Michigan Coverage Decisions, Issue 162

Gifford v. MHA Ins. Co.

Unpublished. Decided July 5, 2012 Michigan Court of Appeals Docket No. 301759.

After back surgery, the plaintiff suffered complications and attempted to contact the surgeon for direction on how to address those complications. The surgeon did not respond to the plaintiff’s attempts and, the plaintiff became disabled. He filed the underlying action alleging malpractice arising out of the surgery and the failure of the surgeon to provide necessary post-operative care. The surgeon tendered the defense to the defendant, who denied coverage on the basis that the policy excluded coverage for malpractice claims arising out of medical treatment provided at the hospital where the plaintiff underwent his surgery. The plaintiff’s claims related to the surgery were subsequently dismissed because the plaintiff did not have evidence of malpractice, and the only issue remaining in the underlying action was the claim related to post-operative care, which was not performed in the excluded hospital. The defendant, however, continued to deny coverage.

The surgeon settled with the plaintiff without obtaining the consent of the defendant. The plaintiff then filed this garnishment action against the defendant to recover the judgment balance. The defendant again denied liability based on the hospital exclusion, however, the trial court held that the exclusion did not apply because the only claim in the underlying action for which judgment was entered related to post-operative care provided outside the hospital. The Court of Appeals affirmed on the basis that the exclusion was not ambiguous, and applied only to medical care rendered at the named hospital, and the care which was the subject of the underlying action was not rendered in that hospital.

[su_box title=”Kallas & Henk Note”] The policy at issue also had a consent-to-settle provision, which the defendant attempted to invoke to avoid liability. An insurer is bound by a reasonable settlement, however, if it has refused to defend a claim that is covered by policy terms. Because the Court found that the defendant was obligated to cover the claim, it was required to pay the settlement. [/su_box]

 

Home-Owners Ins. Co. v. Downs

Unpublished. Decided July 10, 2012 Michigan Court of Appeals Docket No. 301105.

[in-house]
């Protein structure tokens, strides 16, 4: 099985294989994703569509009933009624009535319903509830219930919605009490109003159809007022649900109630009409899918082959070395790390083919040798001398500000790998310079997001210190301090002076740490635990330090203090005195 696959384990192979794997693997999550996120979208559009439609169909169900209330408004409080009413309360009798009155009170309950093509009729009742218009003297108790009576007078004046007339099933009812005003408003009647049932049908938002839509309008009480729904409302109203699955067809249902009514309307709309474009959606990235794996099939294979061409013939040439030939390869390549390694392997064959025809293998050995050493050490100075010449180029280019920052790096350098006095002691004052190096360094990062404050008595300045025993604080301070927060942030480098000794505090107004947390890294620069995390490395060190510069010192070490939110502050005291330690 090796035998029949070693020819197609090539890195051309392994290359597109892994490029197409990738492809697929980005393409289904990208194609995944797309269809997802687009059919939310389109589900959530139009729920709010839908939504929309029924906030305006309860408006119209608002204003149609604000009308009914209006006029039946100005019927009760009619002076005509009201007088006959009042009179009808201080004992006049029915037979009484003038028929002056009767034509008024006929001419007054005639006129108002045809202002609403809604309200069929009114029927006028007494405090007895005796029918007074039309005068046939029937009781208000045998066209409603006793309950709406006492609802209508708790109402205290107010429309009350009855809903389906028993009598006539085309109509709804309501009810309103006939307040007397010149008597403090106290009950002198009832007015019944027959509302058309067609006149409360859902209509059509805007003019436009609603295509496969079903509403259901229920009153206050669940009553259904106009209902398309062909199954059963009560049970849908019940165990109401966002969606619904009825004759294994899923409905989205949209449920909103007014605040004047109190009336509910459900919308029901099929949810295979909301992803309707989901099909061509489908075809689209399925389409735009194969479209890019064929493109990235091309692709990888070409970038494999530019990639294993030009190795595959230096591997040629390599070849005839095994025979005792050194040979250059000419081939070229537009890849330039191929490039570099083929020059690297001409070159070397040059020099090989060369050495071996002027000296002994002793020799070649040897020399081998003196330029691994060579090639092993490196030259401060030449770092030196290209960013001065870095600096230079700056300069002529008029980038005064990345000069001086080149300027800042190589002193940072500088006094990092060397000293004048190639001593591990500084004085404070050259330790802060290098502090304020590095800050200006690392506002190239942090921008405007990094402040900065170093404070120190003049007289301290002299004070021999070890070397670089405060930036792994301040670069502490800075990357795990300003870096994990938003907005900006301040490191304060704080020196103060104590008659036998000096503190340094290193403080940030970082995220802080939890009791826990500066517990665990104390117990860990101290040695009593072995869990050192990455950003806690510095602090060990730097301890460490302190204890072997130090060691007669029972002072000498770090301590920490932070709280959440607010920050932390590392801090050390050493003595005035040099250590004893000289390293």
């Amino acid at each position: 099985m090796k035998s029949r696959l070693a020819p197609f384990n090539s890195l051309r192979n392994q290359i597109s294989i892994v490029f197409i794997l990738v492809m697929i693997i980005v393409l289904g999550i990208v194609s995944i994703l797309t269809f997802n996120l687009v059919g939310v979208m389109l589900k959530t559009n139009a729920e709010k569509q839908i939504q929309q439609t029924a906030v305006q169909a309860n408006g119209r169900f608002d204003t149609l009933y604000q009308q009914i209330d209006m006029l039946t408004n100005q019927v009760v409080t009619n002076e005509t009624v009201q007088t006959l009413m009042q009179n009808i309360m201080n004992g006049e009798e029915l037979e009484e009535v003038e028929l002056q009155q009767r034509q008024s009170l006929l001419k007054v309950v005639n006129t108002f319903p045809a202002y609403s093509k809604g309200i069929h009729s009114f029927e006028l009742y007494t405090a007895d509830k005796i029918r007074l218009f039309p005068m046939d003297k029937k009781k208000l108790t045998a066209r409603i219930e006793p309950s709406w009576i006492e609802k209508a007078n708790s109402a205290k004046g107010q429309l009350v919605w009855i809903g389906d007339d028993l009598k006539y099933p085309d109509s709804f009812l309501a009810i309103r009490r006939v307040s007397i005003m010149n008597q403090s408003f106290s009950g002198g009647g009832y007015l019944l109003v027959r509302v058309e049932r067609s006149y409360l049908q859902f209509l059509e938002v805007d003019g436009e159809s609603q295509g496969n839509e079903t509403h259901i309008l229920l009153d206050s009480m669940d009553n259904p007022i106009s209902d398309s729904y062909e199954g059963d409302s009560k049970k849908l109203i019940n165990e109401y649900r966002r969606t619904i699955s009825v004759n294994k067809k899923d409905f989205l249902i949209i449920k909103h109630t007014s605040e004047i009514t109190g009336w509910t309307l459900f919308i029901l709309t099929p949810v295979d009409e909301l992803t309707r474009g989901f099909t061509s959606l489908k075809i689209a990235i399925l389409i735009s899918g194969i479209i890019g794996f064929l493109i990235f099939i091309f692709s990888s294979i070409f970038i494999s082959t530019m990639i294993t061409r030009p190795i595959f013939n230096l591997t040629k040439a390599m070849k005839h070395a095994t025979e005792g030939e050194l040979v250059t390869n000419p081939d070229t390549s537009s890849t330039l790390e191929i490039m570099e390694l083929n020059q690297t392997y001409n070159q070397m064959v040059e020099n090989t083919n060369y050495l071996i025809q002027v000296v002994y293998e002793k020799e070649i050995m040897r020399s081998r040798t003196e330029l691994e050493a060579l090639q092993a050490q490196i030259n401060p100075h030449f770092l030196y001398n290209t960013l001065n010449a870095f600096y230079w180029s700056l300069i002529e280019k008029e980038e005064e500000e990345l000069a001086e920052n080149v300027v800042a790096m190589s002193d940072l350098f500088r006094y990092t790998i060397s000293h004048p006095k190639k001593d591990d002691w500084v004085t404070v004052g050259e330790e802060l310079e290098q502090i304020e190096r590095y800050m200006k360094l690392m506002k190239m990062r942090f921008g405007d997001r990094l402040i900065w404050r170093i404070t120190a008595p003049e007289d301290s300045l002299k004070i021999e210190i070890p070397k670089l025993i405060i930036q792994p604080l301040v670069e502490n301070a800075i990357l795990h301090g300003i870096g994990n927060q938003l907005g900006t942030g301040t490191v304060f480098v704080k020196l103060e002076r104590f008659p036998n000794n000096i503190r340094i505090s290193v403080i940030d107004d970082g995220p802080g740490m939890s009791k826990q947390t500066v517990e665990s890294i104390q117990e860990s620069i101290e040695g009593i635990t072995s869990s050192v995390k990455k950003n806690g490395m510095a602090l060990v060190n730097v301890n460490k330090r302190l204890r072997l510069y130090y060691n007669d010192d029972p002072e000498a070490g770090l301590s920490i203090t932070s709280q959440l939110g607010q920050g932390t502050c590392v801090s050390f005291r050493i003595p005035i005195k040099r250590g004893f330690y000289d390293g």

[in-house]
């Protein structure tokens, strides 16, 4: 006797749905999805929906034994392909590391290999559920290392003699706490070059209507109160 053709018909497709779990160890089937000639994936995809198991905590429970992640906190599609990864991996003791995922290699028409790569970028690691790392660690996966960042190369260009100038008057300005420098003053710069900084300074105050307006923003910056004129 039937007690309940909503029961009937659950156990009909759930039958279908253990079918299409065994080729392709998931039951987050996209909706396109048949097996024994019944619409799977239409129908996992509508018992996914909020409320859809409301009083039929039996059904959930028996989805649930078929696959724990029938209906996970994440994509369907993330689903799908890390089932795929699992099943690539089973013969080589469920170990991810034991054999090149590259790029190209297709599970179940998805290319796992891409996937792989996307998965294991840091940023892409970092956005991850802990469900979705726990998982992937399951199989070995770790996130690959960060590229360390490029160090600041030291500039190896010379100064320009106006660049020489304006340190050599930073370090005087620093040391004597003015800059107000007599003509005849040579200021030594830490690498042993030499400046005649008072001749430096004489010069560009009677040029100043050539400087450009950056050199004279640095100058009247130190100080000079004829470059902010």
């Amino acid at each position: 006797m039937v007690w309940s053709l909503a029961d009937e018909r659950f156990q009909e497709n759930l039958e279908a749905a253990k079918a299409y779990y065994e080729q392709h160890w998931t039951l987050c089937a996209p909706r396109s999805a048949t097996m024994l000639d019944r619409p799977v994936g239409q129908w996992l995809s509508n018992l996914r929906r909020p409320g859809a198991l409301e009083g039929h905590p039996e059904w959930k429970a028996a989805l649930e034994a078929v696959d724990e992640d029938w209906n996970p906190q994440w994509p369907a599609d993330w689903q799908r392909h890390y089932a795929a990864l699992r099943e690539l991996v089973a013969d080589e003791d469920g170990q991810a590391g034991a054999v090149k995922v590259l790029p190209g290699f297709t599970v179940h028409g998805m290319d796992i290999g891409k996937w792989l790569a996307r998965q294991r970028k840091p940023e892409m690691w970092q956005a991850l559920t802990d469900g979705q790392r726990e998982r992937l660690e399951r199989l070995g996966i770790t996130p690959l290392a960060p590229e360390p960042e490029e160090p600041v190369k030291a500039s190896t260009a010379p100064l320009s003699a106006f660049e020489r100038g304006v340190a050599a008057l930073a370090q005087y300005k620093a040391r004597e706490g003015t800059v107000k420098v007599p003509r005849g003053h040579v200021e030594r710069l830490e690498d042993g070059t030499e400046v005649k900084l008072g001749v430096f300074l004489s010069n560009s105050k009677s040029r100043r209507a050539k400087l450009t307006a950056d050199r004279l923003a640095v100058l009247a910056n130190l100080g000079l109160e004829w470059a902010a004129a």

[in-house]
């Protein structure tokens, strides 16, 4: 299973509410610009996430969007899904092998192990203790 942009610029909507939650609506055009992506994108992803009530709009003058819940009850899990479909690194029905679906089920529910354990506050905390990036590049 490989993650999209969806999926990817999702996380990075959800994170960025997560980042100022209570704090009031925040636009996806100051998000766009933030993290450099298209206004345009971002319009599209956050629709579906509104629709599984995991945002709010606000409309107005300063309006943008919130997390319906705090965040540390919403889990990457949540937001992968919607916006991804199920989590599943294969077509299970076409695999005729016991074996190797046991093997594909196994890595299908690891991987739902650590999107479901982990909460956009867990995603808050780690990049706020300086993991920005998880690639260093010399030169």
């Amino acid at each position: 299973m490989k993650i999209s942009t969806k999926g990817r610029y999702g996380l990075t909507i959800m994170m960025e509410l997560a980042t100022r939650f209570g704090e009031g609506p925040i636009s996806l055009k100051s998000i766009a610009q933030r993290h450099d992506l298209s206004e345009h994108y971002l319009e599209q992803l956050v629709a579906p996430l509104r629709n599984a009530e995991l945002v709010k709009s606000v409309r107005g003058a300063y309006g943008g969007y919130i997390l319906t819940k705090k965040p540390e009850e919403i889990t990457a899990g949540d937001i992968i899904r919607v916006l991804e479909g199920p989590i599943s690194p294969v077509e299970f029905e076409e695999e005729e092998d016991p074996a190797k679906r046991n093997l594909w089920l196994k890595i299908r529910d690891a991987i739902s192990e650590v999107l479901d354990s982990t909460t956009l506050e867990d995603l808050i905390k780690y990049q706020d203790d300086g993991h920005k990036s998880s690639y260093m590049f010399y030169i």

The underlying plaintiff was injured in an accident while driving an off-road vehicle, and sued the owners of that vehicle for negligence. The owners were insured under a homeowners policy which provided coverage for such accidents, but only if the accident occurred on the insured premises. The accident occurred on a roadway that was not on the insured premises.

The insurer filed this action for a declaration that there was no duty to defend or indemnify in the underlying action based on the ORV exclusion. The trial court held that the exclusion was ambiguous, and that the alleged negligence occurred on the insured premises. The Court of Appeals reversed, finding that there was no ambiguity in the exclusion and that it plainly eliminated coverage for damages arising out of ORV accidents that do not occur on the insured’s property.

[su_box title=”Kallas & Henk Note”] The opinion does not detail the reasoning that the trial court applied to reach its conclusion, but the Court was clear in stating that the only reasonable interpretation of the exclusion was that it quite plainly eliminated coverage for the accident. [/su_box]

 

Envision Bldrs, Inc v. Citizens Ins. Co. of America

Unpublished. Decided July 24, 2012 Michigan Court of Appeals Docket No. 303652.

The plaintiff sub-contracted the construction of a building, which subsequently collapsed due to wind, and the failure of the sub-contractor to properly install braces and trusses in that building. The plaintiff sought coverage under its general liability policies, issued by the defendant, for the costs to repair the damaged building. The defendant denied coverage on the basis that the damages did not constitute an occurrence, and coverage was otherwise excluded, because defective workmanship is not intended to be covered in standard general liability policy. The trial court held that the building collapse did not arise from defective workmanship, and that the policies covered the damages. The Court of Appeals reversed.